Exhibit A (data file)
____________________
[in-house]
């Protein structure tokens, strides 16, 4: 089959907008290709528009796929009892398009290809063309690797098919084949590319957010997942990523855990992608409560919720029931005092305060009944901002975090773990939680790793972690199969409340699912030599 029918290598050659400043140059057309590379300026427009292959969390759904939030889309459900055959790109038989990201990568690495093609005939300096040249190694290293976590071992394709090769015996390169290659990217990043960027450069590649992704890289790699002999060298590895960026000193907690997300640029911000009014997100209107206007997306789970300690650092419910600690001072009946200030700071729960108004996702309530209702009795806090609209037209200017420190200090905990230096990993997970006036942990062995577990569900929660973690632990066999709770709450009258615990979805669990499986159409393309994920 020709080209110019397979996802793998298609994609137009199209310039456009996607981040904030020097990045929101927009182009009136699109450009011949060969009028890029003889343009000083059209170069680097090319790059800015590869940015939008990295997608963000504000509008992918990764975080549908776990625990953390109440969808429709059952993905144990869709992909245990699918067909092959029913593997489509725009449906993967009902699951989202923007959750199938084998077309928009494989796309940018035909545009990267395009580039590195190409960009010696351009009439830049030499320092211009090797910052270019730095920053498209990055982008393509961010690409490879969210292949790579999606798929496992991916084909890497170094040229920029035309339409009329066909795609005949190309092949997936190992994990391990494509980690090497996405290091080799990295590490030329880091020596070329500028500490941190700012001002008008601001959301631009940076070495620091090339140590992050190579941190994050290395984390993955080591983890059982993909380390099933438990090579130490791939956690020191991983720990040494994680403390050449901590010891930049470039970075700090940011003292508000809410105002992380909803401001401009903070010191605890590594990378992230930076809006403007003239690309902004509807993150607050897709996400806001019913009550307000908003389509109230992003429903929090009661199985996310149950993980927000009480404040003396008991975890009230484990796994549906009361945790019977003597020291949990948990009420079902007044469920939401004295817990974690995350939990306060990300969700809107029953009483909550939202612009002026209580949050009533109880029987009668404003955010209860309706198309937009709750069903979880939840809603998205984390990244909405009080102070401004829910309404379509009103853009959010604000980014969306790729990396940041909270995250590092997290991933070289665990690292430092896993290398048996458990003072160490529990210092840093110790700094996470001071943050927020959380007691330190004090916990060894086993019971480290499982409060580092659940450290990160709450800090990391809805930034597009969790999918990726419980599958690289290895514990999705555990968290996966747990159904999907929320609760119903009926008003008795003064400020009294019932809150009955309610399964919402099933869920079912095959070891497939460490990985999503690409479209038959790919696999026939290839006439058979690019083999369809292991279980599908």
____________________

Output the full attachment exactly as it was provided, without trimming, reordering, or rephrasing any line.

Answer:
[in-house]
């Protein structure tokens, strides 16, 4: 089959907008290709528009796929009892398009290809063309690797098919084949590319957010997942990523855990992608409560919720029931005092305060009944901002975090773990939680790793972690199969409340699912030599 029918290598050659400043140059057309590379300026427009292959969390759904939030889309459900055959790109038989990201990568690495093609005939300096040249190694290293976590071992394709090769015996390169290659990217990043960027450069590649992704890289790699002999060298590895960026000193907690997300640029911000009014997100209107206007997306789970300690650092419910600690001072009946200030700071729960108004996702309530209702009795806090609209037209200017420190200090905990230096990993997970006036942990062995577990569900929660973690632990066999709770709450009258615990979805669990499986159409393309994920 020709080209110019397979996802793998298609994609137009199209310039456009996607981040904030020097990045929101927009182009009136699109450009011949060969009028890029003889343009000083059209170069680097090319790059800015590869940015939008990295997608963000504000509008992918990764975080549908776990625990953390109440969808429709059952993905144990869709992909245990699918067909092959029913593997489509725009449906993967009902699951989202923007959750199938084998077309928009494989796309940018035909545009990267395009580039590195190409960009010696351009009439830049030499320092211009090797910052270019730095920053498209990055982008393509961010690409490879969210292949790579999606798929496992991916084909890497170094040229920029035309339409009329066909795609005949190309092949997936190992994990391990494509980690090497996405290091080799990295590490030329880091020596070329500028500490941190700012001002008008601001959301631009940076070495620091090339140590992050190579941190994050290395984390993955080591983890059982993909380390099933438990090579130490791939956690020191991983720990040494994680403390050449901590010891930049470039970075700090940011003292508000809410105002992380909803401001401009903070010191605890590594990378992230930076809006403007003239690309902004509807993150607050897709996400806001019913009550307000908003389509109230992003429903929090009661199985996310149950993980927000009480404040003396008991975890009230484990796994549906009361945790019977003597020291949990948990009420079902007044469920939401004295817990974690995350939990306060990300969700809107029953009483909550939202612009002026209580949050009533109880029987009668404003955010209860309706198309937009709750069903979880939840809603998205984390990244909405009080102070401004829910309404379509009103853009959010604000980014969306790729990396940041909270995250590092997290991933070289665990690292430092896993290398048996458990003072160490529990210092840093110790700094996470001071943050927020959380007691330190004090916990060894086993019971480290499982409060580092659940450290990160709450800090990391809805930034597009969790999918990726419980599958690289290895514990999705555990968290996966747990159904999907929320609760119903009926008003008795003064400020009294019932809150009955309610399964919402099933869920079912095959070891497939460490990985999503690409479209038959790919696999026939290839006439058979690019083999369809292991279980599908």